When Xavier Lust discusses his work, there’s one piece he keeps returning to: his Le Banc bench. Born from a single sheet of metal and folded, it forms a sculpted seat of gentle ebbs and curves.
The aluminum prototype, displayed in Milan in 2000, caught the attention of MDF Italia, leading to a long relationship with the brand and work with other companies including Driade, De Padova, and Fiam. In 2006, Lust’s home city of Brussels installed the benches in public areas. They were fast covered in graffiti, which inspired the designer to create a version pitted with holes and devoid of flat surfaces that paint would need to cling to. The prototype Gun Metal bench ended up in a Paris gallery, paving the way for limited-edition commissions and collaborations with leading galleries in London, Paris, and Milan.
Now, in the 47-year-old Lust’s first gallery exhibition in the United States, taking place at Ralph Pucci in New York from May 22 through September, the bench will be displayed alongside five other pieces. In this iteration, called the Oxyd Metal bench, the pierced steel has been allowed to rust to a specific point before being lacquered, a touch that reflects Lust’s ethos of allowing his materials to create their own forms. “I didn’t design the shape of the bench with a computer—it really came out of the material through natural deformation,” Lust says. “The shapes generated by this process have become my reference, language, and signature.”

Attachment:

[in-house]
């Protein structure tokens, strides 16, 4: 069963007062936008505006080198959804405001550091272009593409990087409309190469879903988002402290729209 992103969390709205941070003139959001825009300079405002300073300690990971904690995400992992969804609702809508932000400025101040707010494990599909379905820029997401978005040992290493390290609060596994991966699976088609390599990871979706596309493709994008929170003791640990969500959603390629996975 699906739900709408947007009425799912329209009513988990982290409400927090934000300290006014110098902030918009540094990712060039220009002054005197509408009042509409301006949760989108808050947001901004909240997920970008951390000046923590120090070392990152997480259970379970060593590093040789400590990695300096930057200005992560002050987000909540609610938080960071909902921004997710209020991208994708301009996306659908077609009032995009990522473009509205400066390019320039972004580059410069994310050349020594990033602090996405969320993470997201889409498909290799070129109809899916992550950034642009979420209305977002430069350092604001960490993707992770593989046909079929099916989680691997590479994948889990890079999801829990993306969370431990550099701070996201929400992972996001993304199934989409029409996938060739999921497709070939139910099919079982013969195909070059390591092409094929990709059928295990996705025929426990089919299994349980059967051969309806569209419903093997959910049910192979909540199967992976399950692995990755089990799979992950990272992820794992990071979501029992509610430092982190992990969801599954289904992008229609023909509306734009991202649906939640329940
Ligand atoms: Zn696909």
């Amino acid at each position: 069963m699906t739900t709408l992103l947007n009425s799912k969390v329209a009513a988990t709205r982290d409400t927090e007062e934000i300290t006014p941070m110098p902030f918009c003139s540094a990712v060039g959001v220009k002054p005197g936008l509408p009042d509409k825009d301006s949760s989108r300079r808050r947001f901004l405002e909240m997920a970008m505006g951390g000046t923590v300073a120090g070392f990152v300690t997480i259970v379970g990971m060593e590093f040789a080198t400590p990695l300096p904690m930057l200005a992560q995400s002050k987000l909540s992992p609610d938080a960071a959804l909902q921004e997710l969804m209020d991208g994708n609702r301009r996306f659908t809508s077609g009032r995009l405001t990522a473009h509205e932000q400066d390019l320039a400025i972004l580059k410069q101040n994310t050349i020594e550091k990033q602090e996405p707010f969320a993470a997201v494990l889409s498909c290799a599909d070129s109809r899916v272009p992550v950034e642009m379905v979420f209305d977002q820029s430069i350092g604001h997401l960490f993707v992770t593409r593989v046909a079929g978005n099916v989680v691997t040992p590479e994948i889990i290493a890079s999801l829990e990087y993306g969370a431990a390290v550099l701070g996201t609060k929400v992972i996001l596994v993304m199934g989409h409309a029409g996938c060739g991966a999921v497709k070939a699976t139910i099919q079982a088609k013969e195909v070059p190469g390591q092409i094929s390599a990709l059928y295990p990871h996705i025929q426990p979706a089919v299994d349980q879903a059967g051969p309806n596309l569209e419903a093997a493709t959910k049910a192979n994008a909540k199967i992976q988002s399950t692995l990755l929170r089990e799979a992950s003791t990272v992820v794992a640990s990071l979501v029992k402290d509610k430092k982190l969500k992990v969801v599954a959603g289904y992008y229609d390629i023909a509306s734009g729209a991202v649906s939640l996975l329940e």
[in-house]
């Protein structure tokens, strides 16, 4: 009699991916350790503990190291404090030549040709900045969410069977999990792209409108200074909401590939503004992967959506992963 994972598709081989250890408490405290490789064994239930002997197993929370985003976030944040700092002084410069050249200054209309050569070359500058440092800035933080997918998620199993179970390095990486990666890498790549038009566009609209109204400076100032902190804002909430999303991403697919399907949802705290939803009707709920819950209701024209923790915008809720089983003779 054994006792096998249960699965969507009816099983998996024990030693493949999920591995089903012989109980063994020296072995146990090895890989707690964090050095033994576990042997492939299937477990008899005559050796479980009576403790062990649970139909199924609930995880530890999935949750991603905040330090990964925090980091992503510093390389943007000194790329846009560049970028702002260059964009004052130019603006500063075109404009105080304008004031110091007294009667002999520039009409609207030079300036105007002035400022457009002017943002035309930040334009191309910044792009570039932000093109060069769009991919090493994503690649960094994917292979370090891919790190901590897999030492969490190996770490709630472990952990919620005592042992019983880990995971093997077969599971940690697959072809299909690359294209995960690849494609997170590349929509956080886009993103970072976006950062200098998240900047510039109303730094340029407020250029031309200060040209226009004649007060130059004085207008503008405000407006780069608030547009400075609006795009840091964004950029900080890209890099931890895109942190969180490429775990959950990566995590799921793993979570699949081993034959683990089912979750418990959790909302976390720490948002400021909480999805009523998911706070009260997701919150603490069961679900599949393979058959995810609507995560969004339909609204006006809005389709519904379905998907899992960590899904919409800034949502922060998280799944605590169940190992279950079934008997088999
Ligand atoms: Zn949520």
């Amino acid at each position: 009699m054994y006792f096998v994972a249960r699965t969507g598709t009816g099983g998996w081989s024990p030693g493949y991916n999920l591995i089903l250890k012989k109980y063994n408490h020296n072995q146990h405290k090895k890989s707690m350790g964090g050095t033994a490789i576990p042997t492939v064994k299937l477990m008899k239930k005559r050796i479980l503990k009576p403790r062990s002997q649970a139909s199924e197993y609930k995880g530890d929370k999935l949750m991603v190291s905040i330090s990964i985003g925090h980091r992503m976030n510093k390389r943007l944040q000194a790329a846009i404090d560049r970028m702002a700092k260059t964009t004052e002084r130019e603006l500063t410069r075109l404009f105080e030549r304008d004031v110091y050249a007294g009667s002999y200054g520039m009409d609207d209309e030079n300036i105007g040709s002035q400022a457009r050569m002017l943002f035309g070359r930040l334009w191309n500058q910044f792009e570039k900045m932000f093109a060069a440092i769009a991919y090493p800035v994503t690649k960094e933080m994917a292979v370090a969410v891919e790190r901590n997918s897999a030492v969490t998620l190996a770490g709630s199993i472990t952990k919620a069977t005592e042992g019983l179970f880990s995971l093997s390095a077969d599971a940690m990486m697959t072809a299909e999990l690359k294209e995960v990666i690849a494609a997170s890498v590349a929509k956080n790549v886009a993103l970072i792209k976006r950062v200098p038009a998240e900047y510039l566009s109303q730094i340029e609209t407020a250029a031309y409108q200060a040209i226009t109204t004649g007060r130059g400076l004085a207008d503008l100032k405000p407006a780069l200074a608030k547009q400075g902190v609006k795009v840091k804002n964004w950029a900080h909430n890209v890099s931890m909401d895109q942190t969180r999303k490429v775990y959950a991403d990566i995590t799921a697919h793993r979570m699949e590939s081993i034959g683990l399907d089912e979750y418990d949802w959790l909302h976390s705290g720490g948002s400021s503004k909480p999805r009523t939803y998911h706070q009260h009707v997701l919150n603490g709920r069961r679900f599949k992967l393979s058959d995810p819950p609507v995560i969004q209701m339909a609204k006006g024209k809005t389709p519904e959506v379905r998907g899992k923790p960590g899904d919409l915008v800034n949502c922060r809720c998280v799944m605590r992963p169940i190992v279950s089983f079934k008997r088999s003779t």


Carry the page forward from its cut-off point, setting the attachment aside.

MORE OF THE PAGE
It was with metal that Lust, who studied interior design and opened his studio in 1992, found himself most able to recreate the aesthetics of nature. Working with factories in Belgium, he developed techniques to bend metal into angles not previously seen in furniture design, with steel, brass, and aluminum taking on light, curvaceous forms that seem incongruous with their media. “With very little material, a disc machine, and a welding machine, you can do so many things,” Lust says. “You don’t need molds. The natural folding of the material gives it shape.”
At the Ralph Pucci exhibition, the burnished brass Oudjat—a genre-defying console-and-seat combination made of a single, continuous flow of metal—best represents the evolution of Lust’s signature style. The sculptural cast bronze S table showcases his sometimes-dizzying experiments, as does the Meuble d’Appui, a polished cabinet with curved doors.
The exhibition also charts Lust’s move away from his traditional medium of metal, with his Tavolino Travertino side tables in enigmatic shapes carved from travertine stone. “My work is very coherent, but I’m not closed in,” he says. “I feel easy in all technologies, all modes of production and materials.”